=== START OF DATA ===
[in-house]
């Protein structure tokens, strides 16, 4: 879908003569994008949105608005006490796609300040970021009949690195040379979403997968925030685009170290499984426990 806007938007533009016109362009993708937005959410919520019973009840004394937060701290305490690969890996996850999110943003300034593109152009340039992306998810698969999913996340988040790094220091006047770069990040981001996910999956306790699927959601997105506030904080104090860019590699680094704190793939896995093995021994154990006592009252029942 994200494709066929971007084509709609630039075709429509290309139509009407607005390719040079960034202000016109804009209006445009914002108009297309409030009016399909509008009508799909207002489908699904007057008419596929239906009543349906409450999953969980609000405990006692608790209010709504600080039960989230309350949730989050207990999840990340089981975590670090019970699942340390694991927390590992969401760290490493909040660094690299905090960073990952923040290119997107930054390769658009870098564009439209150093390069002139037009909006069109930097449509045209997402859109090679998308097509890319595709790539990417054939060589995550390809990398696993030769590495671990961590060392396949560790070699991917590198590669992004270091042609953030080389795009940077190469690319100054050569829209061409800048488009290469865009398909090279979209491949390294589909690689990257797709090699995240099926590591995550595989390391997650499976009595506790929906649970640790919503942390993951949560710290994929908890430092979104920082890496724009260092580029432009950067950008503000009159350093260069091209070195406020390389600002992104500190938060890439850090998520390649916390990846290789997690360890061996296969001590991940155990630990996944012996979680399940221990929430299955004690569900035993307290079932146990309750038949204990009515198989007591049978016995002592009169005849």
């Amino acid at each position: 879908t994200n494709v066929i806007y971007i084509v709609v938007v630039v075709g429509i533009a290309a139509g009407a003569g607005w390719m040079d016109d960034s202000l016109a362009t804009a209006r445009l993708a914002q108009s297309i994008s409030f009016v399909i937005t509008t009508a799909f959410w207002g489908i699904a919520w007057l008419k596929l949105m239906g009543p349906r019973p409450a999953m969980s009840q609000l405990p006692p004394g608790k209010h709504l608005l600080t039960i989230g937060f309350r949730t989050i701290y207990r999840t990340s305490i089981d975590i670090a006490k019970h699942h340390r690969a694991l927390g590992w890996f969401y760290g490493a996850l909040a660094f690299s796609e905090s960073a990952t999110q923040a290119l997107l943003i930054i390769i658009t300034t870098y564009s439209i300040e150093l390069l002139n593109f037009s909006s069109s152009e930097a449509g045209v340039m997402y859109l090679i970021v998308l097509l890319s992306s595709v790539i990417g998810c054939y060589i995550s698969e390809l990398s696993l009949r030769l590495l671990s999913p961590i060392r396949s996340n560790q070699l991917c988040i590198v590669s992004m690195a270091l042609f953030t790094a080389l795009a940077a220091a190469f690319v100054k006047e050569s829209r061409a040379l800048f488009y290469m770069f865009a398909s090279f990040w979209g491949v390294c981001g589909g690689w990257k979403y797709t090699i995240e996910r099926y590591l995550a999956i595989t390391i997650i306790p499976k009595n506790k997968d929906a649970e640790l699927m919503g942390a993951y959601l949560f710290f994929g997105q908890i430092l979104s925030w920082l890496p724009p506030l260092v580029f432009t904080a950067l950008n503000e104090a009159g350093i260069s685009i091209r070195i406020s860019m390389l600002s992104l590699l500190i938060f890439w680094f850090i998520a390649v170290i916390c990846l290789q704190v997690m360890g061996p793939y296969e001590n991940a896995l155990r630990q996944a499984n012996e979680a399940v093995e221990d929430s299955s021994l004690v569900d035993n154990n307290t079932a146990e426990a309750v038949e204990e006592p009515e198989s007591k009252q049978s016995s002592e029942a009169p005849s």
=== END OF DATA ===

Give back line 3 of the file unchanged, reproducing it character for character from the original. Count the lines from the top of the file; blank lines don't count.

């Amino acid at each position: 879908t994200n494709v066929i806007y971007i084509v709609v938007v630039v075709g429509i533009a290309a139509g009407a003569g607005w390719m040079d016109d960034s202000l016109a362009t804009a209006r445009l993708a914002q108009s297309i994008s409030f009016v399909i937005t509008t009508a799909f959410w207002g489908i699904a919520w007057l008419k596929l949105m239906g009543p349906r019973p409450a999953m969980s009840q609000l405990p006692p004394g608790k209010h709504l608005l600080t039960i989230g937060f309350r949730t989050i701290y207990r999840t990340s305490i089981d975590i670090a006490k019970h699942h340390r690969a694991l927390g590992w890996f969401y760290g490493a996850l909040a660094f690299s796609e905090s960073a990952t999110q923040a290119l997107l943003i930054i390769i658009t300034t870098y564009s439209i300040e150093l390069l002139n593109f037009s909006s069109s152009e930097a449509g045209v340039m997402y859109l090679i970021v998308l097509l890319s992306s595709v790539i990417g998810c054939y060589i995550s698969e390809l990398s696993l009949r030769l590495l671990s999913p961590i060392r396949s996340n560790q070699l991917c988040i590198v590669s992004m690195a270091l042609f953030t790094a080389l795009a940077a220091a190469f690319v100054k006047e050569s829209r061409a040379l800048f488009y290469m770069f865009a398909s090279f990040w979209g491949v390294c981001g589909g690689w990257k979403y797709t090699i995240e996910r099926y590591l995550a999956i595989t390391i997650i306790p499976k009595n506790k997968d929906a649970e640790l699927m919503g942390a993951y959601l949560f710290f994929g997105q908890i430092l979104s925030w920082l890496p724009p506030l260092v580029f432009t904080a950067l950008n503000e104090a009159g350093i260069s685009i091209r070195i406020s860019m390389l600002s992104l590699l500190i938060f890439w680094f850090i998520a390649v170290i916390c990846l290789q704190v997690m360890g061996p793939y296969e001590n991940a896995l155990r630990q996944a499984n012996e979680a399940v093995e221990d929430s299955s021994l004690v569900d035993n154990n307290t079932a146990e426990a309750v038949e204990e006592p009515e198989s007591k009252q049978s016995s002592e029942a009169p005849s």